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BRIXWORTH, All Saints  (SP 747 712),


(Bedrock:  Middle Jurassic, Northampton Sand Formastion.)


'The most imposing architectural memorial of the seventh century yet surviving north of the Alps'  (Sir Alfred  Clapham).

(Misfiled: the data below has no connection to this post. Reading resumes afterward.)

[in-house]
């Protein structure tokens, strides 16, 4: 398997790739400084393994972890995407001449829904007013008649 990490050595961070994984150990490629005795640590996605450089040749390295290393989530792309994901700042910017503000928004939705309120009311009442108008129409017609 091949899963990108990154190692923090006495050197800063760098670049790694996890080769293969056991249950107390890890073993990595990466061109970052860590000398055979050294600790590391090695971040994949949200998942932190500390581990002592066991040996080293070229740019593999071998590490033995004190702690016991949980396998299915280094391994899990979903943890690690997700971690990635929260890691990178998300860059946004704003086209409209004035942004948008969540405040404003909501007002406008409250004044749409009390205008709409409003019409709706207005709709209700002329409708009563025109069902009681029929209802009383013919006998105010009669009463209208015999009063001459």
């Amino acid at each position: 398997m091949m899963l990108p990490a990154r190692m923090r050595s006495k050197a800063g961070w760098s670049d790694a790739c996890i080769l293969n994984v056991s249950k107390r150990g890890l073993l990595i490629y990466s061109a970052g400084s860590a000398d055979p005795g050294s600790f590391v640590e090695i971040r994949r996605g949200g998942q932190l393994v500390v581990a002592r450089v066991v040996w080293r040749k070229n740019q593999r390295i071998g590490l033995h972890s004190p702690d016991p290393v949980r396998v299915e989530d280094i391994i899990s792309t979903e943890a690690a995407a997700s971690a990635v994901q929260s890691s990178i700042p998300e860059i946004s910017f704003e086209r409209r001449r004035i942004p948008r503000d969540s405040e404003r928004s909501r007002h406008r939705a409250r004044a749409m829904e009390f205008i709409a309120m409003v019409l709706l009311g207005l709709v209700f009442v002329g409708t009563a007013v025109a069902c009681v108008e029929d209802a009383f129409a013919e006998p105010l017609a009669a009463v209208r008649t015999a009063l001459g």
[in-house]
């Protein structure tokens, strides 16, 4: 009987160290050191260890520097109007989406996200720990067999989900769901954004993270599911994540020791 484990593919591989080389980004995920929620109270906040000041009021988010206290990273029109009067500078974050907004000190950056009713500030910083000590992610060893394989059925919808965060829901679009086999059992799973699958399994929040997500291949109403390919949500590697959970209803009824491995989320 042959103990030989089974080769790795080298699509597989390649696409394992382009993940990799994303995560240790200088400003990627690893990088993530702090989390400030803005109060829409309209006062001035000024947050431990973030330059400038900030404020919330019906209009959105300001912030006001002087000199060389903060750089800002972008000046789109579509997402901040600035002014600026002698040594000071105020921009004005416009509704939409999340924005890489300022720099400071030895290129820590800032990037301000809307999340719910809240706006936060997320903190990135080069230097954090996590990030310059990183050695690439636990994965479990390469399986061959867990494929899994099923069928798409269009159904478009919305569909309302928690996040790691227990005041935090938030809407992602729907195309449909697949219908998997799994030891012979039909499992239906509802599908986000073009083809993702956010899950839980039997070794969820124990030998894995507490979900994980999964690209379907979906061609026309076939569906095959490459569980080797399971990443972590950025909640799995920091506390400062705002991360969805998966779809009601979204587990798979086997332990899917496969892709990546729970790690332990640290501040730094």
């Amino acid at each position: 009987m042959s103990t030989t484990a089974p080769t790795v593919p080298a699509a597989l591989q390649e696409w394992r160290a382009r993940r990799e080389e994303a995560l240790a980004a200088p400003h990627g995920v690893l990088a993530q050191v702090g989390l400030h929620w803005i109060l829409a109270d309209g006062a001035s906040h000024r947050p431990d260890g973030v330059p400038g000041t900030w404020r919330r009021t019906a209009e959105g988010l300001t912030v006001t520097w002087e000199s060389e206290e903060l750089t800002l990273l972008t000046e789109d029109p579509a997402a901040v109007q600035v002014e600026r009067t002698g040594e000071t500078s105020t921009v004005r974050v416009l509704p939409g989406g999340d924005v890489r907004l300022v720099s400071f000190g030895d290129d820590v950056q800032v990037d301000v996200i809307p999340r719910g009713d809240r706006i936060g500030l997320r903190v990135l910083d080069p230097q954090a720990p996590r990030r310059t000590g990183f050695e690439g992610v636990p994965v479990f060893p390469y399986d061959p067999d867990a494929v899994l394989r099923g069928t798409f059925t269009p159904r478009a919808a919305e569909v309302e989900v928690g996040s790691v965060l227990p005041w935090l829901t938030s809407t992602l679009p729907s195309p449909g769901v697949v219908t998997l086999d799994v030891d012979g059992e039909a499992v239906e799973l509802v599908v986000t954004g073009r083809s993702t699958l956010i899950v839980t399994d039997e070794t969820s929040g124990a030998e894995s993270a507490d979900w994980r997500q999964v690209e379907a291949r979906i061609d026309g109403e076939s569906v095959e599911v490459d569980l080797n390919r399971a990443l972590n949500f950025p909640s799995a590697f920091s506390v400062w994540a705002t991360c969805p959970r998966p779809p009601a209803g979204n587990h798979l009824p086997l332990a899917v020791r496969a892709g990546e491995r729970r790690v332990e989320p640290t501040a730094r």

The county of Northamptonshire contains within its boundaries two of the most important half dozen Saxon churches in England, the other being at Earls Barton.  The present building (shown above, from the southeast) was described by Sir Alfred Clapham in 1930 as 'perhaps the most imposing architectural memorial of the seventh century yet surviving north of the Alps' (English Romanesque Architecture Before the Conquest, Oxford, Oxford University Press, 1934, pp. 33-36) - a status it might claim due to the ambitiousness of its plan and the extent of the surviving work, which includes the former two-storeyed W. porch now forming the lower part of the tower, the nave and choir built without external structural division, and the arch to the apse, albeit that the apse itself is now essentially Victorian.  The nave was formerly adjoined by aisles with cross-gabled bays, some idea of the appearance of which may be obtained from the similar arrangement of sixteenth or seventeenth century date at Burrough Green in Cambridgeshire.  Pevsner gives the dimensions of Brixworth church c. 670 A.D. as approximately 140' (42.7 m.) from east to west, and 30' (9.1 m.) across the nave, which 'surpasses all other Anglo-Saxon churches in England' (Nikolaus Pevsner & Bridget Cherry, The Buildings of England: Northamptonshire, Harmondsworth, Penguin, 1973, pp. 124-126).  The W. porch was converted into a W. tower with a large, semicircular western stair turret (but without, of course, its spire), probably in the tenth century.  Seventh century Brixworth was in the Saxon kingdom of Mercia but Clapham considered the building as first erected to have been loosely associated with the slightly older 'Kentish Group' of churches, of which St. Peter's-on-the-Wall, Bradwell-juxta-Mare, Essex, is the most complete surviving example and the only one not to be found in the county and former kingdom after which the group is named.  All seven members of the Kentish Group, like this building, terminated in apses, but more tellingly, most also had a triple arcade crossing between the nave and the choir, as proved here and elsewhere by excavation.